Ofev Approved for Treating Progressive Fibrosing ILDs in Europe

Ofev Approved for Treating Progressive Fibrosing ILDs in Europe
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The European Commission has approved Boehringer Ingelheim‘s Ofev (nintedanib) for the treatment of progressive fibrosing interstitial lung diseases (ILDs) in adults.

The approval follows a recent positive opinion from the Committee for Medicinal Products for Human Use (CHMP), as well as approvals for the same indication in the U.S. and Canada.

The new approval is the third for Ofev in Europe. The medication already is approved to treat idiopathic pulmonary fibrosis (IPF) and scleroderma-associated ILD.

“We are very pleased with the European Commission’s decision to approve nintedanib as the first treatment in the EU for a group of chronic fibrosing ILDs that are progressing,” Peter Fang, senior vice president and head of therapeutic area inflammation at Boehringer Ingelheim, said in a press release.

ILDs include more than 200 distinct conditions that can involve fibrosis (scarring) of the lungs, which results in decreased lung function. It has been estimated that 18–32% of people with ILDs other than IPF are at risk of developing a progressive fibrosing disease course, which is associated with a faster decrease in lung function and poorer quality of life.

Ofev works by blocking the activity of signaling pathways that drive fibrosis. The new approval was based on data from the Phase 3 clinical trial INBUILD (NCT02999178), which enrolled 663 adults with a range of progressive fibrosing ILDs. Participants were assigned randomly to Ofev or a placebo capsule, taken twice per day for one year.

The trial’s primary endpoint — that is, its main measurement to determine effectiveness — was the rate of change in forced vital capacity (FVC) after a year. FVC, which measures the amount of air a person can exhale after a deep inhalation, is a common measurement of lung function.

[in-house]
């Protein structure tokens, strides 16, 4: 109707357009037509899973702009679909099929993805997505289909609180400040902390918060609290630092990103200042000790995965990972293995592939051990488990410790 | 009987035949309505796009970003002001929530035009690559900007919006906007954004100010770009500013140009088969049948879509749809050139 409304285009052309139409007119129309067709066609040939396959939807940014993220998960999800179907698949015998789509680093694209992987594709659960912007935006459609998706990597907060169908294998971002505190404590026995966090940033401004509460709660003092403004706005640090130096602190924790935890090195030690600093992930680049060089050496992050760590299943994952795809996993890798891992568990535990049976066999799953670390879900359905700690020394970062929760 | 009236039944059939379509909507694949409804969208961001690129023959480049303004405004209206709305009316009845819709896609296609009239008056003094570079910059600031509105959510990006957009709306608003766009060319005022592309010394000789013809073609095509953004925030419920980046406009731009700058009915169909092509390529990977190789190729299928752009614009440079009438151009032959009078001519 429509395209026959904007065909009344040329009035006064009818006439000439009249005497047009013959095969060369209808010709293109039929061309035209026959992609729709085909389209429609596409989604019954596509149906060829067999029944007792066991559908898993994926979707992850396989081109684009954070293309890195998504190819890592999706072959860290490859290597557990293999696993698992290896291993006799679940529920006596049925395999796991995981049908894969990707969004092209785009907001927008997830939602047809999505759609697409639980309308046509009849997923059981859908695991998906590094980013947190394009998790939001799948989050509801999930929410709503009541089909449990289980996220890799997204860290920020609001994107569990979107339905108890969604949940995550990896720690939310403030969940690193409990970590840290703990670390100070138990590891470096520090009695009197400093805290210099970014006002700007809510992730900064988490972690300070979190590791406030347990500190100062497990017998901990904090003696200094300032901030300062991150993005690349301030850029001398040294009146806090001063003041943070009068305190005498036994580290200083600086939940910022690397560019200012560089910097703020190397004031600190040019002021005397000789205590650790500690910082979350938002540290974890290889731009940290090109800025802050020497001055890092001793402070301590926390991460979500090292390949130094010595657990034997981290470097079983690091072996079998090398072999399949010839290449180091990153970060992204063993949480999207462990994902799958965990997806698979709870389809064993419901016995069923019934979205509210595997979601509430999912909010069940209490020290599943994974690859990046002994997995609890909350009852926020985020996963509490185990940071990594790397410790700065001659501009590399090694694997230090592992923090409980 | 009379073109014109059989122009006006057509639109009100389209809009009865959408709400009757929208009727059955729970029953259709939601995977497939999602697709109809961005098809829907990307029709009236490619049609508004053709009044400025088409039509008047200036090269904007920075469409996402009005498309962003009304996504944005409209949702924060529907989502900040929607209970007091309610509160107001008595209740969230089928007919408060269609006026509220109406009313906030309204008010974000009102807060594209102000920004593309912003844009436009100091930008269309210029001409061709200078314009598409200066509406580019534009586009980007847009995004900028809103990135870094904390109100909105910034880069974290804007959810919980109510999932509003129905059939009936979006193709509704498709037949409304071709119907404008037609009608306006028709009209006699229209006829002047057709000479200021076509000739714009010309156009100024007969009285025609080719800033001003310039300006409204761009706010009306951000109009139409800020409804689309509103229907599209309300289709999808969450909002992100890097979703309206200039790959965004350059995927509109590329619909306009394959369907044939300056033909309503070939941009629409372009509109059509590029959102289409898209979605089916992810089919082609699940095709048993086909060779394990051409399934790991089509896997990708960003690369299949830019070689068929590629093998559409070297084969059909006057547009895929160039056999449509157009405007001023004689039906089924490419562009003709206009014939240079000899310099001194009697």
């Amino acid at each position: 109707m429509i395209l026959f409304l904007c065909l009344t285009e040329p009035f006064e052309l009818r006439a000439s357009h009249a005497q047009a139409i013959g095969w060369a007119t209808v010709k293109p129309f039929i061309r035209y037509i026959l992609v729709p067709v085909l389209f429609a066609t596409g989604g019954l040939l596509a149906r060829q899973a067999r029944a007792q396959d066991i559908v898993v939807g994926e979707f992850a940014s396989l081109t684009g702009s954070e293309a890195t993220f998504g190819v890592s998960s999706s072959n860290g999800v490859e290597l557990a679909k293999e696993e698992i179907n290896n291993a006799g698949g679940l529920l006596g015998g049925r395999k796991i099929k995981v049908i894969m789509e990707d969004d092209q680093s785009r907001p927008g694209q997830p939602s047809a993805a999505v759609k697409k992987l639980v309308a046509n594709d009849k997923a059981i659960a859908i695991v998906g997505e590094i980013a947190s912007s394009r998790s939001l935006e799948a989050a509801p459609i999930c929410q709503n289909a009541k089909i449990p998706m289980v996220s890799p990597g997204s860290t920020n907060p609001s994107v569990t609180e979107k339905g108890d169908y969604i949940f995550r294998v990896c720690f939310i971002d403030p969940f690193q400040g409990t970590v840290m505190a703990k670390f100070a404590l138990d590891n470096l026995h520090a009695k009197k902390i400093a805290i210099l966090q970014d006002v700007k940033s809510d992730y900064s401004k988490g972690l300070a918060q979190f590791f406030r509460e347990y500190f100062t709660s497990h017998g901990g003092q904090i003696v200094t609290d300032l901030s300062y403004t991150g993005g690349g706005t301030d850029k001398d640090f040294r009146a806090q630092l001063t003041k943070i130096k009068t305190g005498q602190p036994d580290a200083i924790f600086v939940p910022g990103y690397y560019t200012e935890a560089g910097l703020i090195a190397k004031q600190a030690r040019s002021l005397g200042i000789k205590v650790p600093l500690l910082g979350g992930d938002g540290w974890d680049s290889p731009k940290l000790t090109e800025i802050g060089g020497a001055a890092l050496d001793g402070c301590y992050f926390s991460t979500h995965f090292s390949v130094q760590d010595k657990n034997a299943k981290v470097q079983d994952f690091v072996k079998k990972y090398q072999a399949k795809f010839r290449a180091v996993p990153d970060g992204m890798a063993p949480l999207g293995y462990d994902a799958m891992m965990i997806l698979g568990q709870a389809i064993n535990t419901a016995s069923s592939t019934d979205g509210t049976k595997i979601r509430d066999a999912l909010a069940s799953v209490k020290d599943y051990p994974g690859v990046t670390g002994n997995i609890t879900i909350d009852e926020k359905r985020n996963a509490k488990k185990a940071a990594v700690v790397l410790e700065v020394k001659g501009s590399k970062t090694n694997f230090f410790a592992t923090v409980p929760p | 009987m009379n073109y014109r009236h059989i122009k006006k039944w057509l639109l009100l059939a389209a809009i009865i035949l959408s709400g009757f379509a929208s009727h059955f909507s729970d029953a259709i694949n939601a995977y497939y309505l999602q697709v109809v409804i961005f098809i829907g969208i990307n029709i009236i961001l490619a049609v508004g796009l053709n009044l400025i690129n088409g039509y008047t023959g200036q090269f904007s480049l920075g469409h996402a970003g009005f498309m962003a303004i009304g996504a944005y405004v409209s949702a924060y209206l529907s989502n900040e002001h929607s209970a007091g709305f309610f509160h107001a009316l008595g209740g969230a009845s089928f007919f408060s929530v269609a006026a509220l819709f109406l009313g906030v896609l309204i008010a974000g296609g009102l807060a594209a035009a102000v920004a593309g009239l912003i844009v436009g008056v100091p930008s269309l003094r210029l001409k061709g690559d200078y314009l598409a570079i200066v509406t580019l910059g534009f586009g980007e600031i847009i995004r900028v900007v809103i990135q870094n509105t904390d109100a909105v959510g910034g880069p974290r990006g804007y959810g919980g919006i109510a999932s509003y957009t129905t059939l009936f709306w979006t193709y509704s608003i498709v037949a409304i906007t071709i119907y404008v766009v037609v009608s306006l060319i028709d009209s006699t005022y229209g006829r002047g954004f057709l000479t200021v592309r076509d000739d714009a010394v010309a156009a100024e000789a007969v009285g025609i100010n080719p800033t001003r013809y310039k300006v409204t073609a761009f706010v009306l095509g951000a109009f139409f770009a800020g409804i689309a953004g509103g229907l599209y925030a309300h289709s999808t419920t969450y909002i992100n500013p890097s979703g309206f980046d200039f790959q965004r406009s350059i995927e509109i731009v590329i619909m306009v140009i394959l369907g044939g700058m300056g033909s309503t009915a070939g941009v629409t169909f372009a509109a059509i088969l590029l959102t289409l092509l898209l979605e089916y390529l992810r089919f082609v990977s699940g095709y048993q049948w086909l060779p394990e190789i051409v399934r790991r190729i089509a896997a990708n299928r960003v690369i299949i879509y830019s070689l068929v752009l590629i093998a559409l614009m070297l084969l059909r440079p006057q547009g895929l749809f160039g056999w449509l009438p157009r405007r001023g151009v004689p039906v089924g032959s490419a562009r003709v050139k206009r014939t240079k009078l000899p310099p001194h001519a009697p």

In the trial, Ofev-treated participants experienced an average decrease in FVC of 80.8 mL after a year. For participants given a placebo, the average decline was 187.8 mL. These results indicate that Ofev slowed the rate of lung function decline by 57% compared to the placebo.

Ofev treatment also significantly eased symptoms, including coughing and shortness of breath. Importantly, results from INBUILD showed that Ofev was similarly effective regardless of underlying ILD.

The safety profile of the medication was consistent with previous data in other populations.

“Various underlying diseases can lead to the development of pulmonary fibrosis and until now, no treatment option was available,” Fang said. “Bringing new hope to those patients constitutes a therapeutic breakthrough.”

“Making your voice heard when living with a rare life-threatening condition can be very hard and also frightening, especially if no treatment option is available,” said Liam Galvin, secretary of the European Idiopathic Pulmonary Fibrosis and Related Disorder Federation.

“The European Commission’s decision is great news for people who are at risk of developing pulmonary fibrosis due to a progressive ILD. Pulmonary fibrosis causes irreversible decline in lung function and this new indication brings much hope to those affected and their loved ones,” Galvin said.

Marisa holds an MS in Cellular and Molecular Pathology from the University of Pittsburgh, where she studied novel genetic drivers of ovarian cancer. She specializes in cancer biology, immunology, and genetics. Marisa began working with BioNews in 2018, and has written about science and health for SelfHacked and the Genetics Society of America. She also writes/composes musicals and coaches the University of Pittsburgh fencing club.
Total Posts: 110
Patrícia holds her PhD in Medical Microbiology and Infectious Diseases from the Leiden University Medical Center in Leiden, The Netherlands. She has studied Applied Biology at Universidade do Minho and was a postdoctoral research fellow at Instituto de Medicina Molecular in Lisbon, Portugal. Her work has been focused on molecular genetic traits of infectious agents such as viruses and parasites.
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Marisa holds an MS in Cellular and Molecular Pathology from the University of Pittsburgh, where she studied novel genetic drivers of ovarian cancer. She specializes in cancer biology, immunology, and genetics. Marisa began working with BioNews in 2018, and has written about science and health for SelfHacked and the Genetics Society of America. She also writes/composes musicals and coaches the University of Pittsburgh fencing club.
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